Anthony Doesburg: Quake's shock brings web team back to basics

By Anthony Doesburg

Tech editor turned to providing news sheets for embattled residents.

Vicki Hyde discovered that in an emergency, fear grows out of a lack of information. Photo / David Fisher
Vicki Hyde discovered that in an emergency, fear grows out of a lack of information. Photo / David Fisher

A sign that Christchurch - or part of it - is getting back on its feet has appeared on the internet. SciTechDaily, a Christchurch-based website described by the New York Times as a "porthole" on the world of science and technology, is once again being updated by managing editor Vicki Hyde, after a six-week hiatus.

It was a break during which Hyde and husband Peter were kept busy with things other than the website and web and software development business they run from their home in Augusta St, Redcliffs.

In the absence of any other local information source, they set up a noticeboard, then a printer on which to produce a news sheet, in the carpark of the supermarket - since condemned - at the end of their street. Without power at home, they tapped into a Telecom generator set up in the carpark to supply a cell site, which enabled them to operate their information bureau.

"Once we did get power, by nicking it from the Telecom generator, we found the web was pretty useless for the important, relevant local information we needed," says Vicki Hyde.

So they went back to word of mouth: with names, addresses and contact details of passersby, they acted as an information exchange for people trying to establish the whereabouts of friends and relatives; and from Orion workers based in a van in the carpark, they would find out which streets were due to have power reconnected, pinning the details to the noticeboard.

The Hydes' home survived the quake, but was without power for more than a week and water for nearly a fortnight. They also had to evacuate from the hilly eastern seaside suburb for 24 hours until given the all-clear that the land above their street wasn't going to fall.

Hyde's mother, who lives in the same neighbourhood, was also evacuated, but neither knew where the other had gone, and there was no easy way to find out, inspiring the Hydes to establish their informal information service.

"We spent most of our time trying to provide local information locally because no one else was."

Hyde says the importance of information and communications was one theme of a workshop she attended last week run by Crown research institutes ESR and GNS to assess the immediate response.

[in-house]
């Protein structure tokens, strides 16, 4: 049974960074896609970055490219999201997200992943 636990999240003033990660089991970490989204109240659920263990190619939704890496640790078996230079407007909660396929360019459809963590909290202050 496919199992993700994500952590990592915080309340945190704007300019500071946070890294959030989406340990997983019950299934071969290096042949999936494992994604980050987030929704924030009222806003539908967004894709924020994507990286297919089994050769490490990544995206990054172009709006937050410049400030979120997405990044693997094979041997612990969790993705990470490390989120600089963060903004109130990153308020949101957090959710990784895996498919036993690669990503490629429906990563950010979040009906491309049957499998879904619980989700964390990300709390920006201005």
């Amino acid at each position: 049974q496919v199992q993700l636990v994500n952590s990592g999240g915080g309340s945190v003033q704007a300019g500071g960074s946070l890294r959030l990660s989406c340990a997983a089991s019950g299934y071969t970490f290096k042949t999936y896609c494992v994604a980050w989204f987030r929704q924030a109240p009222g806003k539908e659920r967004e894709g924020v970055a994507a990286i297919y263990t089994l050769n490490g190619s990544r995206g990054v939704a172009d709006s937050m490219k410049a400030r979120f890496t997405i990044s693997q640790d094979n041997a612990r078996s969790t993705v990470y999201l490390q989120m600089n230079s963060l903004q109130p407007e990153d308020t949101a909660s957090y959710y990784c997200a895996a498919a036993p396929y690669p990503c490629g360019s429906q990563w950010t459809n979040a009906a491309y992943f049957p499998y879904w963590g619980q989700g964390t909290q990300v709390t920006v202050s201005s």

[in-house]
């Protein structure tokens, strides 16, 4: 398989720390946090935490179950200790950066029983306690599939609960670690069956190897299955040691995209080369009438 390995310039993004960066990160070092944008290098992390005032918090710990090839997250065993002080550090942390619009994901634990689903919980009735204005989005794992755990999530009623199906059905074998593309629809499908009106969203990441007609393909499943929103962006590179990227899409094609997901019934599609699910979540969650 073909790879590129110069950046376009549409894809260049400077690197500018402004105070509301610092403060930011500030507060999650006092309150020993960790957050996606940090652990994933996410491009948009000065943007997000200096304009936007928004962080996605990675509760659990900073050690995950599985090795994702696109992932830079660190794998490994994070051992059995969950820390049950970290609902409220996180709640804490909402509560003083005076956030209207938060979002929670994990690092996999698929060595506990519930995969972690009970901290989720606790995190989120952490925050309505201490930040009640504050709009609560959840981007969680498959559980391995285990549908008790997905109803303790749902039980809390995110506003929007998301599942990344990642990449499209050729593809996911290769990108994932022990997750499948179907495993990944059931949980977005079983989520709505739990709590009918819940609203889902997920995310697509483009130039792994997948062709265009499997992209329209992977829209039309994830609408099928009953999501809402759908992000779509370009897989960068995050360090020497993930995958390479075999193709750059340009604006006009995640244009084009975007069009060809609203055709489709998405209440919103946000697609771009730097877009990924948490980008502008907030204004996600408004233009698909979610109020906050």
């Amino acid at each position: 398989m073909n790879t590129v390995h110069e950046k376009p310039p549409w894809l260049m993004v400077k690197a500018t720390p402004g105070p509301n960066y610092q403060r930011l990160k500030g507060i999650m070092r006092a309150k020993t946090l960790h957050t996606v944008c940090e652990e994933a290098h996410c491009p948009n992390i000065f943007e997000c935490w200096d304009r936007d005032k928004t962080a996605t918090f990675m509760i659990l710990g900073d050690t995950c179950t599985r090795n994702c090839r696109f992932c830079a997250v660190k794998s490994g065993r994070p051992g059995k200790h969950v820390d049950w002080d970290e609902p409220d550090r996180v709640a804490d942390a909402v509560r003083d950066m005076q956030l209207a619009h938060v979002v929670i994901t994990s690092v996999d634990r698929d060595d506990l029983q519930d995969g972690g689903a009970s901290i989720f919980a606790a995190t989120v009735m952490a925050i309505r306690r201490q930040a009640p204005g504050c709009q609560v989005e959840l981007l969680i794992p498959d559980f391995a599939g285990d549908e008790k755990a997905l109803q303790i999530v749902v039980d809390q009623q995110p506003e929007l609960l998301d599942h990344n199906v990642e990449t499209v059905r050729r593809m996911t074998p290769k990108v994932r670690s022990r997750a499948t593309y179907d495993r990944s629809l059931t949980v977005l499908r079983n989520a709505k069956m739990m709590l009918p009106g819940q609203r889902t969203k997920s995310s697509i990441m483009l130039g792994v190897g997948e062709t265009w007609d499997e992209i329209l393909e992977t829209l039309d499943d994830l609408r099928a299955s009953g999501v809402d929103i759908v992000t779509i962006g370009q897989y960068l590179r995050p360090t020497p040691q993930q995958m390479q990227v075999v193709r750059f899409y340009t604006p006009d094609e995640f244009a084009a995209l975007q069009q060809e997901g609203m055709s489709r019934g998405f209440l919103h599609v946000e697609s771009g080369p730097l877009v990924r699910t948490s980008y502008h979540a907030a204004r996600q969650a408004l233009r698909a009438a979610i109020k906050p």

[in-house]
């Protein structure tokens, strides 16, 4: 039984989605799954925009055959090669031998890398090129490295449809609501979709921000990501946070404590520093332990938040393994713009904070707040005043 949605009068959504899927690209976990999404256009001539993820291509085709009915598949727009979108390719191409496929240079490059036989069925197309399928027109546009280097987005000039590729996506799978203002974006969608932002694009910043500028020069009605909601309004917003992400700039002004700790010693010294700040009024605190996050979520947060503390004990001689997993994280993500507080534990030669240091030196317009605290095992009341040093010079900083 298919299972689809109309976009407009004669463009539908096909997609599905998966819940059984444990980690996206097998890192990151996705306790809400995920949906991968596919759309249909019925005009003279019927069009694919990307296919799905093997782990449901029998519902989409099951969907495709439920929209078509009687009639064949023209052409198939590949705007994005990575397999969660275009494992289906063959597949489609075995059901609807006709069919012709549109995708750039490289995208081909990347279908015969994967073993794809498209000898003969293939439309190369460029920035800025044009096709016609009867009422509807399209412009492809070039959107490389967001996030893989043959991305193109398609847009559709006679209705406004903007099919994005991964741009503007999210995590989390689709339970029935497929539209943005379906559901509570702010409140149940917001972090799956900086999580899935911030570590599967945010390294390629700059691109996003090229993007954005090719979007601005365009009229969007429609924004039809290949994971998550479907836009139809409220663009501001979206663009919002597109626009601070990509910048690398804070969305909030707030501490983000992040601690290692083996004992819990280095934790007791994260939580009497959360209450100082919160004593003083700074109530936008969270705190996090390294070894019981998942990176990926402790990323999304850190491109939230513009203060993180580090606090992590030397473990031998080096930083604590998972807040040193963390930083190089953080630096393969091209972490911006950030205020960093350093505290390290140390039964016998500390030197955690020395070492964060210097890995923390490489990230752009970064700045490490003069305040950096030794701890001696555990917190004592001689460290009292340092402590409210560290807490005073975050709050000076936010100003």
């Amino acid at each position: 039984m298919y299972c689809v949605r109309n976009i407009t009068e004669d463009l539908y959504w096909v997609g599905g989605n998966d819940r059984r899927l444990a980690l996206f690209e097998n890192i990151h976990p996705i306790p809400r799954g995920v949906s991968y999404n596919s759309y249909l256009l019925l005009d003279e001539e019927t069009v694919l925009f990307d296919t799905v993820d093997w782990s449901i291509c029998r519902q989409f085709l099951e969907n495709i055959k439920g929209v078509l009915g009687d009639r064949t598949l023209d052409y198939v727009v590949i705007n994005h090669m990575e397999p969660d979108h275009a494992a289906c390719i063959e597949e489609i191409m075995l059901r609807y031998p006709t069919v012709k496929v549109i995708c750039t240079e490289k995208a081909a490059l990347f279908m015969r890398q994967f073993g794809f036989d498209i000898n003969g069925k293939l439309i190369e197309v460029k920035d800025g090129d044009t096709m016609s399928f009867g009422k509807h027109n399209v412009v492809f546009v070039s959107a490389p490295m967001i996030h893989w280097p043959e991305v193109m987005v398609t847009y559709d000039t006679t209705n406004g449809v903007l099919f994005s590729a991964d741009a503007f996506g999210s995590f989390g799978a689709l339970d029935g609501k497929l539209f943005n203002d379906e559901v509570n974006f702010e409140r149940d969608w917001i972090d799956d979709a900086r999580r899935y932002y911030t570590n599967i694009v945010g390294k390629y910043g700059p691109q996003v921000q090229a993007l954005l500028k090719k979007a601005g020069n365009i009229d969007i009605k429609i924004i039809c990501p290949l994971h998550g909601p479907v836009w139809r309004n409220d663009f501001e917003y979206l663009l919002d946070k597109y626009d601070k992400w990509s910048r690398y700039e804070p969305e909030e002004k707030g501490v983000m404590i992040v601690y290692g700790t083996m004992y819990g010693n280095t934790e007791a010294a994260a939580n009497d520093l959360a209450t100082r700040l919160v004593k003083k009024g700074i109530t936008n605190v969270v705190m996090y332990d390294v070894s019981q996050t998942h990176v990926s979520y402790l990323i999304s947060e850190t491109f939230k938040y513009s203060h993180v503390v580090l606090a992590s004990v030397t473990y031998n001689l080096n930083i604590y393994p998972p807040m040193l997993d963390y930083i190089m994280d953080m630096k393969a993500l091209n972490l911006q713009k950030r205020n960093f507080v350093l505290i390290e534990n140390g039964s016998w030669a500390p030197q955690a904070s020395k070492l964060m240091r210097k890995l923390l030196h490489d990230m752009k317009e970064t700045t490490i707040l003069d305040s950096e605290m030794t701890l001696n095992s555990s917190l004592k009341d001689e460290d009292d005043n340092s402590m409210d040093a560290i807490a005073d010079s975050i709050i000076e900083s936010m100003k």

"They were particularly interested in what kinds of responses people had made, what worked and what didn't work, and what areas of research in terms of communicating risk and communicating natural disasters could actually help."

Her observation was that lack of information - easily alleviated through simple spreadsheet and email tools - "creates fear and uncertainty and dread".

"It does things like empty out a suburb because everyone thinks it will be months before the power is back on, or empties out a city because some idiot says there is going to be another earthquake because the lunar signs have told him so."

Hyde, a member of the Skeptics Society, took a public stand against "Moon Man" Ken Ring's alarmist prediction of a big quake near noon on March 20. With other sceptics, Cabinet minister Nick Smith and broadcaster Sean Plunket, she dined at the Sign of the Kiwi, a stone building in the Port Hills near the epicentre of the February 22 aftershock that killed 170 and sent her website into hibernation.

SciTechDaily was launched in 1998 at the urging of Skeptics Society founder Denis Dutton, who started Arts & Letters Daily, the science and technology site's cultural equivalent. Dutton died last year.

Both sites were in the running for Webby awards, billed as the internet's Oscars, in 2002, with fellow nominees Nasa Earth Observatory and the BBC. (Arts & Letters Daily won the popular vote, news category, but the Beeb was the judges' pick.)

Hyde says the quake narrowed her science and technology focus to "anything to do with geotechnical hazards or what the power situation was down the street".

And such was the disruption in the immediate quake aftermath, letting people know her fate wasn't a high priority.

"We were probably among the last of our social network to check in and a number of people only figured out we were alive because they had checked out our 14-year-old daughter's Facebook page."

SciTechDaily readers sent supportive messages, Hyde says, including one from a survivor of Hurricane Andrew in Kentucky, and another from a Canadian military research psychologist on coping in disaster.

And donations, which help fund the site, have increased. "Just knowing people are wishing us well and thinking of us is a real boost in these trying times," she says.

Anthony Doesburg is an Auckland technology journalist.

- NZ Herald

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